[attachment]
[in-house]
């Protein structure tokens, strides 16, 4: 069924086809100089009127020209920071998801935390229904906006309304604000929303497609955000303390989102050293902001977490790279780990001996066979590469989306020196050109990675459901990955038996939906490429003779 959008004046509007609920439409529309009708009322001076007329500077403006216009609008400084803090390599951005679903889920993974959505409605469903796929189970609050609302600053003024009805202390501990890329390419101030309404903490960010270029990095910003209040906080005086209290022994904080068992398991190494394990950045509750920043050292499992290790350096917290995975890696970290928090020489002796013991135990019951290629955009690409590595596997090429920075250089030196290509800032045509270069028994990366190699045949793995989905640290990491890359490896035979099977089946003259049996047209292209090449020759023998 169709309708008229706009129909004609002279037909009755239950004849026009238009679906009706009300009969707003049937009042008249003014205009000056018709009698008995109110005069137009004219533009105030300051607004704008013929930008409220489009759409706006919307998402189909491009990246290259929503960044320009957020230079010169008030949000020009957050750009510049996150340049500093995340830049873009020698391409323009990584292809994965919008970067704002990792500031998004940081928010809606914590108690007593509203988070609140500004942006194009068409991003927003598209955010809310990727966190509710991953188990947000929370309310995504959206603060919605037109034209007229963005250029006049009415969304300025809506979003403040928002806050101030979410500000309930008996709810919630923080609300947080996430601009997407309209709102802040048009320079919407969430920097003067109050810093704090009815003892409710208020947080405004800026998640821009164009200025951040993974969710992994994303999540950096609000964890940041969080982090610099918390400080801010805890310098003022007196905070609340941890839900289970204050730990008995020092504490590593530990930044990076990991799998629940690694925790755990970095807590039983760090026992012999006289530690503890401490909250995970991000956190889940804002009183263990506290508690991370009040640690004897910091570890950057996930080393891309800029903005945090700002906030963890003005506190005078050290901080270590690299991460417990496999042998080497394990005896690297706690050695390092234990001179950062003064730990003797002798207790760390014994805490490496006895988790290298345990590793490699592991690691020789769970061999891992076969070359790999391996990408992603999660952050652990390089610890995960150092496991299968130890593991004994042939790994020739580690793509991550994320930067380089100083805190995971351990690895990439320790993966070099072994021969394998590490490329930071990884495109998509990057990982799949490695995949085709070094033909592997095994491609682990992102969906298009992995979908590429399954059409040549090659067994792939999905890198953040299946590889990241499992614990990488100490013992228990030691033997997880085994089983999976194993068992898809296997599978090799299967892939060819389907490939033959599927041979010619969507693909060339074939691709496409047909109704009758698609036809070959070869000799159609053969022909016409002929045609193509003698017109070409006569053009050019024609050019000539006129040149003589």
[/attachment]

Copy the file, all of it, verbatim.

[in-house]
């Protein structure tokens, strides 16, 4: 069924086809100089009127020209920071998801935390229904906006309304604000929303497609955000303390989102050293902001977490790279780990001996066979590469989306020196050109990675459901990955038996939906490429003779 959008004046509007609920439409529309009708009322001076007329500077403006216009609008400084803090390599951005679903889920993974959505409605469903796929189970609050609302600053003024009805202390501990890329390419101030309404903490960010270029990095910003209040906080005086209290022994904080068992398991190494394990950045509750920043050292499992290790350096917290995975890696970290928090020489002796013991135990019951290629955009690409590595596997090429920075250089030196290509800032045509270069028994990366190699045949793995989905640290990491890359490896035979099977089946003259049996047209292209090449020759023998 169709309708008229706009129909004609002279037909009755239950004849026009238009679906009706009300009969707003049937009042008249003014205009000056018709009698008995109110005069137009004219533009105030300051607004704008013929930008409220489009759409706006919307998402189909491009990246290259929503960044320009957020230079010169008030949000020009957050750009510049996150340049500093995340830049873009020698391409323009990584292809994965919008970067704002990792500031998004940081928010809606914590108690007593509203988070609140500004942006194009068409991003927003598209955010809310990727966190509710991953188990947000929370309310995504959206603060919605037109034209007229963005250029006049009415969304300025809506979003403040928002806050101030979410500000309930008996709810919630923080609300947080996430601009997407309209709102802040048009320079919407969430920097003067109050810093704090009815003892409710208020947080405004800026998640821009164009200025951040993974969710992994994303999540950096609000964890940041969080982090610099918390400080801010805890310098003022007196905070609340941890839900289970204050730990008995020092504490590593530990930044990076990991799998629940690694925790755990970095807590039983760090026992012999006289530690503890401490909250995970991000956190889940804002009183263990506290508690991370009040640690004897910091570890950057996930080393891309800029903005945090700002906030963890003005506190005078050290901080270590690299991460417990496999042998080497394990005896690297706690050695390092234990001179950062003064730990003797002798207790760390014994805490490496006895988790290298345990590793490699592991690691020789769970061999891992076969070359790999391996990408992603999660952050652990390089610890995960150092496991299968130890593991004994042939790994020739580690793509991550994320930067380089100083805190995971351990690895990439320790993966070099072994021969394998590490490329930071990884495109998509990057990982799949490695995949085709070094033909592997095994491609682990992102969906298009992995979908590429399954059409040549090659067994792939999905890198953040299946590889990241499992614990990488100490013992228990030691033997997880085994089983999976194993068992898809296997599978090799299967892939060819389907490939033959599927041979010619969507693909060339074939691709496409047909109704009758698609036809070959070869000799159609053969022909016409002929045609193509003698017109070409006569053009050019024609050019000539006129040149003589």